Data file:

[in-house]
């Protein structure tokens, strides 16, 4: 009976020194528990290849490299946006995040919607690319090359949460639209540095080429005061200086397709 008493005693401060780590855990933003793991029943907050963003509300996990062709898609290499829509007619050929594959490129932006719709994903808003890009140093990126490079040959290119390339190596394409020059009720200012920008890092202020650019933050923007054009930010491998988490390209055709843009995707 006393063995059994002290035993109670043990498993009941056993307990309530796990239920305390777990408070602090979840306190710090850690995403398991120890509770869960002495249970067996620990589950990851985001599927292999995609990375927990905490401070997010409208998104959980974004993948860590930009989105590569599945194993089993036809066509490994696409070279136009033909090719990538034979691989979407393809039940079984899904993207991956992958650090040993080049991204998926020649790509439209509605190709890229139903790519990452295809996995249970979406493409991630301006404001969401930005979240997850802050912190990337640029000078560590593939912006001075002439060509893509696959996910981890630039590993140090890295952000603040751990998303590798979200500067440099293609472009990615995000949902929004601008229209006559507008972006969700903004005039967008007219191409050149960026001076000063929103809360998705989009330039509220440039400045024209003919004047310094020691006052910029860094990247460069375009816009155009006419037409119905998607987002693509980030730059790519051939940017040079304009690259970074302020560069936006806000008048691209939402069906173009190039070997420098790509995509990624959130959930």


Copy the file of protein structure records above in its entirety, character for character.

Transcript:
[in-house]
């Protein structure tokens, strides 16, 4: 009976020194528990290849490299946006995040919607690319090359949460639209540095080429005061200086397709 008493005693401060780590855990933003793991029943907050963003509300996990062709898609290499829509007619050929594959490129932006719709994903808003890009140093990126490079040959290119390339190596394409020059009720200012920008890092202020650019933050923007054009930010491998988490390209055709843009995707 006393063995059994002290035993109670043990498993009941056993307990309530796990239920305390777990408070602090979840306190710090850690995403398991120890509770869960002495249970067996620990589950990851985001599927292999995609990375927990905490401070997010409208998104959980974004993948860590930009989105590569599945194993089993036809066509490994696409070279136009033909090719990538034979691989979407393809039940079984899904993207991956992958650090040993080049991204998926020649790509439209509605190709890229139903790519990452295809996995249970979406493409991630301006404001969401930005979240997850802050912190990337640029000078560590593939912006001075002439060509893509696959996910981890630039590993140090890295952000603040751990998303590798979200500067440099293609472009990615995000949902929004601008229209006559507008972006969700903004005039967008007219191409050149960026001076000063929103809360998705989009330039509220440039400045024209003919004047310094020691006052910029860094990247460069375009816009155009006419037409119905998607987002693509980030730059790519051939940017040079304009690259970074302020560069936006806000008048691209939402069906173009190039070997420098790509995509990624959130959930």